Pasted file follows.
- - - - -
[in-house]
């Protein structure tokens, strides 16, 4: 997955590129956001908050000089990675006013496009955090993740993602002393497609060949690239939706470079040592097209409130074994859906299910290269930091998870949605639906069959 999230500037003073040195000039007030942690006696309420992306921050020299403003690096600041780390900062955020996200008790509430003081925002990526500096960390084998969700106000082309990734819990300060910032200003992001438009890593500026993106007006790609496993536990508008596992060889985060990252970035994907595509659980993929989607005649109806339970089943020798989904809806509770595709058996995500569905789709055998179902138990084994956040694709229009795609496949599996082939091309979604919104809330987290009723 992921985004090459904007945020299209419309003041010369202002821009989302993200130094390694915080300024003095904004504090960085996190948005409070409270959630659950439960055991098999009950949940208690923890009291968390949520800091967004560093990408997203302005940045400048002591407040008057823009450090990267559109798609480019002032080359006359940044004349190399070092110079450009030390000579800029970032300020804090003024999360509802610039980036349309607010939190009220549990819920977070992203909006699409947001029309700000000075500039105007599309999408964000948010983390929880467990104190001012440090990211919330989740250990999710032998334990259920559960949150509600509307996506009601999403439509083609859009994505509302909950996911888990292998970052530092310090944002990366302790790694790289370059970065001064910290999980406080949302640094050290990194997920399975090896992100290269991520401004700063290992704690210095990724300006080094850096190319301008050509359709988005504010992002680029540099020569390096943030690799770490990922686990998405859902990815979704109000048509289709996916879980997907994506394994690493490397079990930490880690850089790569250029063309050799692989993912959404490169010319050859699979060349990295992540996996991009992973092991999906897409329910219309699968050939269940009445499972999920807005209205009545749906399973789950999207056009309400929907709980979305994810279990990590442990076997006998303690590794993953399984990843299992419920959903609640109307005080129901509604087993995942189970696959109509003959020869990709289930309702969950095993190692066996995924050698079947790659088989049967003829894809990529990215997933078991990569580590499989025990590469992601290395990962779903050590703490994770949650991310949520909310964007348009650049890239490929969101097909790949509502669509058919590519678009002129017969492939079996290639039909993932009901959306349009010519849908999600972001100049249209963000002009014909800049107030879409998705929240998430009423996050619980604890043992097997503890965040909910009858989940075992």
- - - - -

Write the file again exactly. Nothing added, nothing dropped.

[in-house]
């Protein structure tokens, strides 16, 4: 997955590129956001908050000089990675006013496009955090993740993602002393497609060949690239939706470079040592097209409130074994859906299910290269930091998870949605639906069959 999230500037003073040195000039007030942690006696309420992306921050020299403003690096600041780390900062955020996200008790509430003081925002990526500096960390084998969700106000082309990734819990300060910032200003992001438009890593500026993106007006790609496993536990508008596992060889985060990252970035994907595509659980993929989607005649109806339970089943020798989904809806509770595709058996995500569905789709055998179902138990084994956040694709229009795609496949599996082939091309979604919104809330987290009723 992921985004090459904007945020299209419309003041010369202002821009989302993200130094390694915080300024003095904004504090960085996190948005409070409270959630659950439960055991098999009950949940208690923890009291968390949520800091967004560093990408997203302005940045400048002591407040008057823009450090990267559109798609480019002032080359006359940044004349190399070092110079450009030390000579800029970032300020804090003024999360509802610039980036349309607010939190009220549990819920977070992203909006699409947001029309700000000075500039105007599309999408964000948010983390929880467990104190001012440090990211919330989740250990999710032998334990259920559960949150509600509307996506009601999403439509083609859009994505509302909950996911888990292998970052530092310090944002990366302790790694790289370059970065001064910290999980406080949302640094050290990194997920399975090896992100290269991520401004700063290992704690210095990724300006080094850096190319301008050509359709988005504010992002680029540099020569390096943030690799770490990922686990998405859902990815979704109000048509289709996916879980997907994506394994690493490397079990930490880690850089790569250029063309050799692989993912959404490169010319050859699979060349990295992540996996991009992973092991999906897409329910219309699968050939269940009445499972999920807005209205009545749906399973789950999207056009309400929907709980979305994810279990990590442990076997006998303690590794993953399984990843299992419920959903609640109307005080129901509604087993995942189970696959109509003959020869990709289930309702969950095993190692066996995924050698079947790659088989049967003829894809990529990215997933078991990569580590499989025990590469992601290395990962779903050590703490994770949650991310949520909310964007348009650049890239490929969101097909790949509502669509058919590519678009002129017969492939079996290639039909993932009901959306349009010519849908999600972001100049249209963000002009014909800049107030879409998705929240998430009423996050619980604890043992097997503890965040909910009858989940075992």